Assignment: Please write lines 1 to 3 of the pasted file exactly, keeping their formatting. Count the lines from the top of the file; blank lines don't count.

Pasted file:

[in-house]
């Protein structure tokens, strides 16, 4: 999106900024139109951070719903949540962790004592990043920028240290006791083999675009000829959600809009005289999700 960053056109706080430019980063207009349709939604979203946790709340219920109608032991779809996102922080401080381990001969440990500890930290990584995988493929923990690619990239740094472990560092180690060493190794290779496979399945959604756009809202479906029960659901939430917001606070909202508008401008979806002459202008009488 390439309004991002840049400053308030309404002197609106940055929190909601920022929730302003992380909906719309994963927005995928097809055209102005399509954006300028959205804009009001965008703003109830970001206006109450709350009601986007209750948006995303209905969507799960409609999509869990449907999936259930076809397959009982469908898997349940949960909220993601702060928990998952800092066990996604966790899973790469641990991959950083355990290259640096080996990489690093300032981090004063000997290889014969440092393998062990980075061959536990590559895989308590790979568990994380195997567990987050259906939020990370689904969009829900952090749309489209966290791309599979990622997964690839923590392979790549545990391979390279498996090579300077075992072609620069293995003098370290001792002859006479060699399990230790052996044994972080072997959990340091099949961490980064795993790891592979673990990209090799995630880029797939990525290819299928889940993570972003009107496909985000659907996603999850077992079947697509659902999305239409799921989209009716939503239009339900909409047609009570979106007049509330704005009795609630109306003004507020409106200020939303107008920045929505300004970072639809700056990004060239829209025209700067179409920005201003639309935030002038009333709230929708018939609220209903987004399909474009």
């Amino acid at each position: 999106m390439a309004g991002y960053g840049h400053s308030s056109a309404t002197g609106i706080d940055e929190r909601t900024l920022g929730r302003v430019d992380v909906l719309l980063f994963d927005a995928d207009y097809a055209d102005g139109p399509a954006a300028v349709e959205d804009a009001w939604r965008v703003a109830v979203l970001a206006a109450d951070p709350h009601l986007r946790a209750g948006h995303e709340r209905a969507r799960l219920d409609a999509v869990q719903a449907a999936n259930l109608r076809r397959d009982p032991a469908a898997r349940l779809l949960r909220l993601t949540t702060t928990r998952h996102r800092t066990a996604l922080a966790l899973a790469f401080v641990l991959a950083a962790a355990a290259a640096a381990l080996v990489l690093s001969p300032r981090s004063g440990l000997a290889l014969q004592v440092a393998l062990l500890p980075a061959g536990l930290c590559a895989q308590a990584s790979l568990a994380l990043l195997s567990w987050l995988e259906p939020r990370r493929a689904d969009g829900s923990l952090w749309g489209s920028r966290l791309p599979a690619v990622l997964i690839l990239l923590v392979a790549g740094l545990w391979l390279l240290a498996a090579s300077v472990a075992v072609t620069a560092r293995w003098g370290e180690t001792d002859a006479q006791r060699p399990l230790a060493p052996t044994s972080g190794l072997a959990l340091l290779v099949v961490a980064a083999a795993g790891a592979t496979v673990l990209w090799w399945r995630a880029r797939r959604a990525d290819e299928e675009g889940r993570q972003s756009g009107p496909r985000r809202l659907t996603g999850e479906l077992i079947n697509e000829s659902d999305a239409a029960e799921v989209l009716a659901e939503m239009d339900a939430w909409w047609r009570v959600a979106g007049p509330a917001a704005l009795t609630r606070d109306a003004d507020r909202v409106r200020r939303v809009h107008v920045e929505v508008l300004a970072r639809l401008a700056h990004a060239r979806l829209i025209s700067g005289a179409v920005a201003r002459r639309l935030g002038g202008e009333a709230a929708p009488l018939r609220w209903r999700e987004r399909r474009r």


[in-house]
């Protein structure tokens, strides 16, 4: 999106900024139109951070719903949540962790004592990043920028240290006791083999675009000829959600809009005289999700 960053056109706080430019980063207009349709939604979203946790709340219920109608032991779809996102922080401080381990001969440990500890930290990584995988493929923990690619990239740094472990560092180690060493190794290779496979399945959604756009809202479906029960659901939430917001606070909202508008401008979806002459202008009488 390439309004991002840049400053308030309404002197609106940055929190909601920022929730302003992380909906719309994963927005995928097809055209102005399509954006300028959205804009009001965008703003109830970001206006109450709350009601986007209750948006995303209905969507799960409609999509869990449907999936259930076809397959009982469908898997349940949960909220993601702060928990998952800092066990996604966790899973790469641990991959950083355990290259640096080996990489690093300032981090004063000997290889014969440092393998062990980075061959536990590559895989308590790979568990994380195997567990987050259906939020990370689904969009829900952090749309489209966290791309599979990622997964690839923590392979790549545990391979390279498996090579300077075992072609620069293995003098370290001792002859006479060699399990230790052996044994972080072997959990340091099949961490980064795993790891592979673990990209090799995630880029797939990525290819299928889940993570972003009107496909985000659907996603999850077992079947697509659902999305239409799921989209009716939503239009339900909409047609009570979106007049509330704005009795609630109306003004507020409106200020939303107008920045929505300004970072639809700056990004060239829209025209700067179409920005201003639309935030002038009333709230929708018939609220209903987004399909474009």
């Amino acid at each position: 999106m390439a309004g991002y960053g840049h400053s308030s056109a309404t002197g609106i706080d940055e929190r909601t900024l920022g929730r302003v430019d992380v909906l719309l980063f994963d927005a995928d207009y097809a055209d102005g139109p399509a954006a300028v349709e959205d804009a009001w939604r965008v703003a109830v979203l970001a206006a109450d951070p709350h009601l986007r946790a209750g948006h995303e709340r209905a969507r799960l219920d409609a999509v869990q719903a449907a999936n259930l109608r076809r397959d009982p032991a469908a898997r349940l779809l949960r909220l993601t949540t702060t928990r998952h996102r800092t066990a996604l922080a966790l899973a790469f401080v641990l991959a950083a962790a355990a290259a640096a381990l080996v990489l690093s001969p300032r981090s004063g440990l000997a290889l014969q004592v440092a393998l062990l500890p980075a061959g536990l930290c590559a895989q308590a990584s790979l568990a994380l990043l195997s567990w987050l995988e259906p939020r990370r493929a689904d969009g829900s923990l952090w749309g489209s920028r966290l791309p599979a690619v990622l997964i690839l990239l923590v392979a790549g740094l545990w391979l390279l240290a498996a090579s300077v472990a075992v072609t620069a560092r293995w003098g370290e180690t001792d002859a006479q006791r060699p399990l230790a060493p052996t044994s972080g190794l072997a959990l340091l290779v099949v961490a980064a083999a795993g790891a592979t496979v673990l990209w090799w399945r995630a880029r797939r959604a990525d290819e299928e675009g889940r993570q972003s756009g009107p496909r985000r809202l659907t996603g999850e479906l077992i079947n697509e000829s659902d999305a239409a029960e799921v989209l009716a659901e939503m239009d339900a939430w909409w047609r009570v959600a979106g007049p509330a917001a704005l009795t609630r606070d109306a003004d507020r909202v409106r200020r939303v809009h107008v920045e929505v508008l300004a970072r639809l401008a700056h990004a060239r979806l829209i025209s700067g005289a179409v920005a201003r002459r639309l935030g002038g202008e009333a709230a929708p009488l018939r609220w209903r999700e987004r399909r474009r």